Image http://bit.ly/1jThyf3
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Knolling is a process whereby objects are arranged at 90 degree angles from each other and then photographed from above. "Knolling creates a look that is very symmetrical and pleasing to the eye, and it also allows people to see many objects at once in a single photograph". 

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http://bit.ly/1jThyf3
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Knolling has gathered a lot of attention through Instagram recently, with Instagram accounts dedicated solely to knolling and flat lay photography. 

It is said that knolling was started by Andrew Kromelow, a janitor at a furniture store known as Frank Gehry's furniture store. Gehry's was designing for a company called Knoll and they were well known for designing angular furniture. At the end of each day Kromelow would clean up and gather all of the loose tools and arrange them in angles to one another. He called this Knolling in reference to the angular furniture that they were working on. 

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http://bit.ly/1QSIKp6
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Knolling eventually became popular by the artist Tom Sachs and by 1987 it had officially become a trend. The image below is by Tom Sachs and it is his description of how to Knoll.

Above images sourced here.

 

http://bit.ly/1M8lfdQ

It's such a fun way to display products and it always looks so beautiful. After reading this article I am so excited to give it a go!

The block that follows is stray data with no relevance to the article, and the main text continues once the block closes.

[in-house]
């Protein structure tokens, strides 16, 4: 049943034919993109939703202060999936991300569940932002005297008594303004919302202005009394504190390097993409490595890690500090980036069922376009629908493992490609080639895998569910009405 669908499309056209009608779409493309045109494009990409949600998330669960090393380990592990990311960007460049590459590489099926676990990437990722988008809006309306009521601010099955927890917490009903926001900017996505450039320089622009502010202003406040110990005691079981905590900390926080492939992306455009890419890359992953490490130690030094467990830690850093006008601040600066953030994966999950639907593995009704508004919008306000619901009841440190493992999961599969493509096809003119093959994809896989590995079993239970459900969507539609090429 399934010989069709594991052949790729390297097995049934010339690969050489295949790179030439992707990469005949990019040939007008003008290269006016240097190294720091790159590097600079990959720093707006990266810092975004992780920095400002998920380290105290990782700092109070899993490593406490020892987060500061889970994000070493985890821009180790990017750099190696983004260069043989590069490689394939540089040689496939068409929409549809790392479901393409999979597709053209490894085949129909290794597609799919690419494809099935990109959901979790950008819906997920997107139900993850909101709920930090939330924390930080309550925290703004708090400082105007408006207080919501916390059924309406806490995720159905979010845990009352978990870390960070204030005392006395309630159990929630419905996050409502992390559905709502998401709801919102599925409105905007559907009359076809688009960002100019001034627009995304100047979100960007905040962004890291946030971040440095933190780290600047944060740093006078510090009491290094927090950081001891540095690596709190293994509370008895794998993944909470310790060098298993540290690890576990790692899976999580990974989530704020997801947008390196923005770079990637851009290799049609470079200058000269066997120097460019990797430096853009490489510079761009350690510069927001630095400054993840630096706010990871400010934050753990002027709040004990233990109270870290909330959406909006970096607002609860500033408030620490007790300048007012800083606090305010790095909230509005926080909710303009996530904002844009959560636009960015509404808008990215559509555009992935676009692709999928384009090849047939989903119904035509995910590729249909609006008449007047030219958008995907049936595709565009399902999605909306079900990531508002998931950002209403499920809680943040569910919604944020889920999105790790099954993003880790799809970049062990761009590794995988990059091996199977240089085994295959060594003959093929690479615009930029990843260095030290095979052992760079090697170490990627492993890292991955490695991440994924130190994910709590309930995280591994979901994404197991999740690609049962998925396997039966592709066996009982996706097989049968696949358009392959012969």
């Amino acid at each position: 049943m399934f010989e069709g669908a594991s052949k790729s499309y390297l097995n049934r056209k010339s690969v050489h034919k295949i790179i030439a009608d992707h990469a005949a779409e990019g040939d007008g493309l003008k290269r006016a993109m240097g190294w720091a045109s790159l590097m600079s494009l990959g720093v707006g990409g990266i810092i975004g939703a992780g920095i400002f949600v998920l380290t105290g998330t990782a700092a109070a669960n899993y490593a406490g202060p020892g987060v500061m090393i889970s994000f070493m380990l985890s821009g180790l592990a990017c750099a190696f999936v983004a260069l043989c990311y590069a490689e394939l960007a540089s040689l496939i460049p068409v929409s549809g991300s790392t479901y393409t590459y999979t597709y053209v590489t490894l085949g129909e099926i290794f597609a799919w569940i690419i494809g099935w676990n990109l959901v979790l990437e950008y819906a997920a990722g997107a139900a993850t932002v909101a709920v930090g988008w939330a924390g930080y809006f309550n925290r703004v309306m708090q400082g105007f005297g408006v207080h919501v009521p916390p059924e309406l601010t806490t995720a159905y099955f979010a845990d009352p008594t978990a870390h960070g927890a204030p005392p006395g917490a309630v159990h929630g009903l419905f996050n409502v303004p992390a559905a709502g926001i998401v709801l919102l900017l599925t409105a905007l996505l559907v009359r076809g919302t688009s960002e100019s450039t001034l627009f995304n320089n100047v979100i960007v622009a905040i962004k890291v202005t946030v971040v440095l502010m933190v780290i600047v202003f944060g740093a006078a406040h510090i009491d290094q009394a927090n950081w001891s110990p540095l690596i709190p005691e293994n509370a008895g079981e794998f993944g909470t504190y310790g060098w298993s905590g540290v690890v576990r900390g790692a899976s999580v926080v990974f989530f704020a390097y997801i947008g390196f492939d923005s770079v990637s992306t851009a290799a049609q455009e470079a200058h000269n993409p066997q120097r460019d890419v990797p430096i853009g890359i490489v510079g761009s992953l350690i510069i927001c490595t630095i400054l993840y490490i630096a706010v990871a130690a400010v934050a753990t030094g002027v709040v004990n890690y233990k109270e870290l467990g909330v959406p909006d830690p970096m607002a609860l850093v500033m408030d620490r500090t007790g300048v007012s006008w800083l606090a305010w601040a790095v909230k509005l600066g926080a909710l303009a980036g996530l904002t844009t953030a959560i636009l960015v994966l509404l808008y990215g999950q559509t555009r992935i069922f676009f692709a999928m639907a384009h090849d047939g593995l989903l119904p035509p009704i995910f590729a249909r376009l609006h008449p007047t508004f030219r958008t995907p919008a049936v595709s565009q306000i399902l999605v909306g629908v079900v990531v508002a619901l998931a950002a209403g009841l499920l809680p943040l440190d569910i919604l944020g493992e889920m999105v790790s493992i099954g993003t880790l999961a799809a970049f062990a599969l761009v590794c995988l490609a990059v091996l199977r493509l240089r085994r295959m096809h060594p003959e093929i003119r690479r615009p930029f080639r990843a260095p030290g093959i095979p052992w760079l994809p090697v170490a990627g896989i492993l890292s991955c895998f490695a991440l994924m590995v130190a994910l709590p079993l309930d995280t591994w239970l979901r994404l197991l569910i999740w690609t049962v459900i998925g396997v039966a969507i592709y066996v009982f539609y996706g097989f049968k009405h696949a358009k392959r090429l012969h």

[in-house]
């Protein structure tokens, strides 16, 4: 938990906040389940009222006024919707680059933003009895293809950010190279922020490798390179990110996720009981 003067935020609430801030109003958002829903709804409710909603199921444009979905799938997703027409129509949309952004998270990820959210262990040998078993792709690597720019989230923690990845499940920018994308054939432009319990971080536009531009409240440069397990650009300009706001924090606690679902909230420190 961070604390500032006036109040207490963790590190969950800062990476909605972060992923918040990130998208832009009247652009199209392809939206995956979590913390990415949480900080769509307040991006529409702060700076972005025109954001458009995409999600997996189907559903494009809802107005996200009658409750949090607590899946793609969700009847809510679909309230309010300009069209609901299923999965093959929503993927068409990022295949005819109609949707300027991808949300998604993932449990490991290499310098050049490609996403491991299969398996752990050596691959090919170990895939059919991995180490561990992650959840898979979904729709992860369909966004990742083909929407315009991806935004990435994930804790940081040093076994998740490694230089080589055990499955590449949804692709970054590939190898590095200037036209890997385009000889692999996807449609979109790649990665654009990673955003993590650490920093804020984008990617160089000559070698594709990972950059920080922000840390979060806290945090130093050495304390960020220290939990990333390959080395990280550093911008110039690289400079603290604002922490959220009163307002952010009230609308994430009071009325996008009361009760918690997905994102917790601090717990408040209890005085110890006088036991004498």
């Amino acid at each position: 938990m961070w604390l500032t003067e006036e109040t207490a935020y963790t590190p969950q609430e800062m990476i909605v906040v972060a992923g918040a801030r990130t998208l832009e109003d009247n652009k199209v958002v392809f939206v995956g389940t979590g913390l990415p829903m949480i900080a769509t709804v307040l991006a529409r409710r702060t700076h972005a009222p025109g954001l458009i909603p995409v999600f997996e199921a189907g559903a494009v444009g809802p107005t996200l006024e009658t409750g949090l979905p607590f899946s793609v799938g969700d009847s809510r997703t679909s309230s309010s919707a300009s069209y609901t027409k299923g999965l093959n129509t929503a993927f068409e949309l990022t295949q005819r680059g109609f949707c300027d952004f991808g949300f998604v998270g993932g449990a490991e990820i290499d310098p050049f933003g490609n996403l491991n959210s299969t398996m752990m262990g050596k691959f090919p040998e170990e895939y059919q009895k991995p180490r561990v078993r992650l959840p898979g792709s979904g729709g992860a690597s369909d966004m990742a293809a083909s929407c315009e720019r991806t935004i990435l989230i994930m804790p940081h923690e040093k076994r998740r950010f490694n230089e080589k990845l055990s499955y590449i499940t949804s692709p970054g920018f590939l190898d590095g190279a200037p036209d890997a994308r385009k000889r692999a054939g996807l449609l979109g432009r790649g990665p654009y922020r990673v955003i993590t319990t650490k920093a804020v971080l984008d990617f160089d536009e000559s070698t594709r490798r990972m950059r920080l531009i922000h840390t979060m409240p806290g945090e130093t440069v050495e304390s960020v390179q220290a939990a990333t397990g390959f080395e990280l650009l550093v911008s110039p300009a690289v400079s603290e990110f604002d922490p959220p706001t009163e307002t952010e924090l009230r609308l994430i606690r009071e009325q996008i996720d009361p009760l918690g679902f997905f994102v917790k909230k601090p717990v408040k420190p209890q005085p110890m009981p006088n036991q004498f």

You can read more about Knolling or flat lay photography here and go and have a browse at the Flat Lay Instagram account while you're at it! It's super inspiring to see what people get up to on there. 

 

The heArt of origami

PURSUIT OF HAPPINESS by Sipho Mabona

The art of Origami is something that has always mesmerized me. I am amazed at the results that can come about from folding up a square piece of paper. After finding this article on Cruizine I was inspired to get folding and attempt the art of origami for myself.  

Seahorse / Cá ngựa by Hoàng Tiến Quyết

Some background info about this art form...
"Origami appeared in 17th century and was soon popularized throughout the world as one of the traditional forms of the Japanese art. 

Origami is a vivid example of the tight interconnection, which exists between pure art and precise science, as it requires clear understanding of the space, symmetry, and geometric patterns. It is also a true example of wit and inventiveness of humans." 

Crayfish by Sipho Mabona
May the Autofocus be with you by straightfromthecask

My attempt - or rather my many attempts were nowhere close to the art works shown above. This seemingly simple art form has a very calcualted technique to it.

I eventually relaxed into the process of folding and found myself in a trance like state - totally removed from the hustle and bustle of life. This art form is really theraputic once you get the hang of it and I can definitely recommend it for those moments where you need a bit of an escape. Just get a few pieces of paper together, Google some simple shapes and get folding! 

Toshikazu Kawasaki Origami Swan by Himanshu Agrawal

The swan is definietly next on my list, but for now I'll stick to my simple heart shape while I've mastered it. ;) I think it also makes for a great gift or even a bookmark. It will look much nicer with colourful paper, but while practicing I suggest you use exam pad.

This is the site that I used to practise my origami making - they have great ideas on here to try out.
http://www.origami-instructions.com/easy-origami-heart.html  

The Heart of Origami